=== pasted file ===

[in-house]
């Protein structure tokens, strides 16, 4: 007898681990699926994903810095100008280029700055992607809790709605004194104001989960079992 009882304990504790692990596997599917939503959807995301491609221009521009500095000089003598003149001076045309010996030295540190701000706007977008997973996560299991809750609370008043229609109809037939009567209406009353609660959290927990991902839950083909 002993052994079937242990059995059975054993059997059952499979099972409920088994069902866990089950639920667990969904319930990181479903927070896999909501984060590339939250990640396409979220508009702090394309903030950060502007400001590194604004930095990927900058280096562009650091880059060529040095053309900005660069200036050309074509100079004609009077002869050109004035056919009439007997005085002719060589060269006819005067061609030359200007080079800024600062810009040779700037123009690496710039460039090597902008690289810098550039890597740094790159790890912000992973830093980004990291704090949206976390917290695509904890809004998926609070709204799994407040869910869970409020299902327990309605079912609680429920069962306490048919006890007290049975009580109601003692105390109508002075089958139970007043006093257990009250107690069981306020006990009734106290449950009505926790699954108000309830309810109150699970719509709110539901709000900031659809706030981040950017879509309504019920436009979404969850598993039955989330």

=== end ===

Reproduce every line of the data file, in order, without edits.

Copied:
[in-house]
């Protein structure tokens, strides 16, 4: 007898681990699926994903810095100008280029700055992607809790709605004194104001989960079992 009882304990504790692990596997599917939503959807995301491609221009521009500095000089003598003149001076045309010996030295540190701000706007977008997973996560299991809750609370008043229609109809037939009567209406009353609660959290927990991902839950083909 002993052994079937242990059995059975054993059997059952499979099972409920088994069902866990089950639920667990969904319930990181479903927070896999909501984060590339939250990640396409979220508009702090394309903030950060502007400001590194604004930095990927900058280096562009650091880059060529040095053309900005660069200036050309074509100079004609009077002869050109004035056919009439007997005085002719060589060269006819005067061609030359200007080079800024600062810009040779700037123009690496710039460039090597902008690289810098550039890597740094790159790890912000992973830093980004990291704090949206976390917290695509904890809004998926609070709204799994407040869910869970409020299902327990309605079912609680429920069962306490048919006890007290049975009580109601003692105390109508002075089958139970007043006093257990009250107690069981306020006990009734106290449950009505926790699954108000309830309810109150699970719509709110539901709000900031659809706030981040950017879509309504019920436009979404969850598993039955989330």